Saturday, October 03, 2009

The absence of narrative progression plus cross-circuited schematism

I guess it was Sarah Manguso's "Writing about not writing" syllabus at Bookforum that prompted me to put this and a few other things into the shopping cart - but at around 10:30 last night when I should have been going to BED I instead picked up David Markson's Reader's Block and LITERALLY found it impossible to put it down until I finished it.

It is the most absolutely mesmerizing book!

It made me feel, too, as though I were its perfect reader ("A novel of intellectual reference and allusion, so to speak minus much of the novel") - I wonder whether it would be appealing to someone who did not so strongly as I grow up reading T. S. Eliot and that Eliotian canon, and with years of reading the Romantic poets and literary biographies in my early twenties - at any rate, it is a sad and staggeringly good book. I will teach a class one day where I can include it on the syllabus, that's for sure - it would make a fascinating end point for an upper-level undergraduate seminar on the debate over ancients and moderns, which is the new class I am thinking I must develop sometime over the next couple years...

I have been very busy (sent my final novel revisions to the editor yesterday!), so light reading has been sporadic and perhaps even more eclectic than usual! Golly, I am overdue for a MASSIVE STINT OF NOVEL-READING - not sure, though, quite when that is going to happen.

Dara Torres's Age is Just a Number reveals more details of the unattractive personality one suspects on the basis of various stories and interviews (if you want an inspirational sport-related book by a significant athlete of that generation who also battled an eating disorder, you will be much better off with Monica Seles' Getting a Grip).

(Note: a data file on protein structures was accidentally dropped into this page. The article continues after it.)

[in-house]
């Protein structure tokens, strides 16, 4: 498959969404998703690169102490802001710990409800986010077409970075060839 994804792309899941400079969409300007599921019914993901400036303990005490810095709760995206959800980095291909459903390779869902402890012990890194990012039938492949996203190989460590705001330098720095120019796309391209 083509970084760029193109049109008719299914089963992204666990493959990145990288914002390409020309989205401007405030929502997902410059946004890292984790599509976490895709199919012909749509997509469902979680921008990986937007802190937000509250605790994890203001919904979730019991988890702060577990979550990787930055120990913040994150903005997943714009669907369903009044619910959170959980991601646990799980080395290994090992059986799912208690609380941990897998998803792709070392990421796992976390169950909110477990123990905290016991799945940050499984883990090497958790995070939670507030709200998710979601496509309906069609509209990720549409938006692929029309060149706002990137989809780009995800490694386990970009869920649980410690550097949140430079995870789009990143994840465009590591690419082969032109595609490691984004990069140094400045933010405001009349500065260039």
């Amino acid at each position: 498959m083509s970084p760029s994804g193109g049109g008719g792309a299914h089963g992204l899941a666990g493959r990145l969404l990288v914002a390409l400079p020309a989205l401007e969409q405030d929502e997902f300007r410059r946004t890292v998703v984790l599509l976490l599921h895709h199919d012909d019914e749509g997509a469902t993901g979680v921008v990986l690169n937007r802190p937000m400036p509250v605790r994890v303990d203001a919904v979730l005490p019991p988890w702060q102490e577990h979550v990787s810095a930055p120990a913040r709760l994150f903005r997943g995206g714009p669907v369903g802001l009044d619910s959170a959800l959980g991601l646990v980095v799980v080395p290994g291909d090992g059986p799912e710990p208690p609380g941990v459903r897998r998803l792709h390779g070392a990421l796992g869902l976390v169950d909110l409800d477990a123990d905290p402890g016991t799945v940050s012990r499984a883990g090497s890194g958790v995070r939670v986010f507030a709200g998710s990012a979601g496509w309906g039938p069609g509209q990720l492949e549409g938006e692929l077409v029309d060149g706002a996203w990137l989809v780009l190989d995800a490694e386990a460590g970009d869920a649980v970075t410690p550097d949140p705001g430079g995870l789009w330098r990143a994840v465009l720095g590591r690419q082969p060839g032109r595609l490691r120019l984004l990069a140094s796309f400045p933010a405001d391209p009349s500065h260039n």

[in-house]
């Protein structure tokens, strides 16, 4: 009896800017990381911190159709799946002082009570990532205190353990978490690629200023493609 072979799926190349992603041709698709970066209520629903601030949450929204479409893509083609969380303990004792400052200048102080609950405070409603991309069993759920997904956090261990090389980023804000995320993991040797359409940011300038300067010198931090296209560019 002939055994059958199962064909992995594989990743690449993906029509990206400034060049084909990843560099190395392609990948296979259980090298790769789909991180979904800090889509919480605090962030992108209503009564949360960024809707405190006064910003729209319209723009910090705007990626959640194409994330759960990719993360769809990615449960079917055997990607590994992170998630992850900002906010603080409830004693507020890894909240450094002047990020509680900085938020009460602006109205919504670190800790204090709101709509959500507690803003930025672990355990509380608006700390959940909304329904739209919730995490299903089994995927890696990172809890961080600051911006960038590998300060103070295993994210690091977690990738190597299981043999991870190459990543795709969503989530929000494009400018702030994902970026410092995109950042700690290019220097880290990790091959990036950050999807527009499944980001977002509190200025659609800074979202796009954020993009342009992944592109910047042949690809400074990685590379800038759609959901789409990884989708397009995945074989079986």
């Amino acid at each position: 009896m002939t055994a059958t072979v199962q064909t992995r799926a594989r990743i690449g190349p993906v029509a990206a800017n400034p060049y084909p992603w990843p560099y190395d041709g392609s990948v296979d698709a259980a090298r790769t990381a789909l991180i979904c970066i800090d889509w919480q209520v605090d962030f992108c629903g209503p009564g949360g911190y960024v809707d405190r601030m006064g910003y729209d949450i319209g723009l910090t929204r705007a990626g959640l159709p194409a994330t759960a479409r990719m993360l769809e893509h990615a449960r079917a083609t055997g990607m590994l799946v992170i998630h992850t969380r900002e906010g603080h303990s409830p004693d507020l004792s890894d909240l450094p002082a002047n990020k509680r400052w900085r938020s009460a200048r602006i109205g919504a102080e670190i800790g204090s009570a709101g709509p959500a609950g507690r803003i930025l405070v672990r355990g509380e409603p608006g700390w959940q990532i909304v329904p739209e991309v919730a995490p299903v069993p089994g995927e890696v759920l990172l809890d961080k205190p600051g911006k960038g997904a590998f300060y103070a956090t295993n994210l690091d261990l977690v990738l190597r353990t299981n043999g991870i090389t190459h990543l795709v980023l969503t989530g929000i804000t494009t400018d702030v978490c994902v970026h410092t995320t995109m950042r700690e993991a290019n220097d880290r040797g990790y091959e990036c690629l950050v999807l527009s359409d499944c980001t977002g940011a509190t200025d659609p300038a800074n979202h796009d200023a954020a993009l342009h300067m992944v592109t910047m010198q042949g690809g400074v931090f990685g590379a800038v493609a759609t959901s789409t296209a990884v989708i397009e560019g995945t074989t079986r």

It is no discredit to Frank Bruni's interesting and highly readable memoir Born Round when I say that the most fascinating detail I gleaned from it was that the New York Times has an arrangement with American Express whereby the credit card company provides cards with multiple names for restaurant critics who have to eat incognito!

And as part of a big haul from the excellent Book Depository (free worldwide shipping of books from the UK - though I see I could have gotten it very cheap used!), I indulged in Victoria Clayton's A Girl's Guide to Kissing Frogs (enjoyable, but perhaps not her best - motifs from other books too obviously hashed out again).

4 comments:

  1. I was also quite disappointed by Dara Torres - this book could have been so much better but instead one was left wanting to not really root for her again. She managed to make herself both dull and arrogant - and very uninteresting!!

    ReplyDelete
  2. Great to hear about someone discovering Markson for the first time and having your reaction. I'm envious of your chance to read his work for the first time. You'll want to make it through "Reader's Block" and then all the rest of his books. You make a great point about how his books make you feel like a perfect reader. Have fun with him.

    ReplyDelete
  3. цензовый электрошокер абстракционист

    ReplyDelete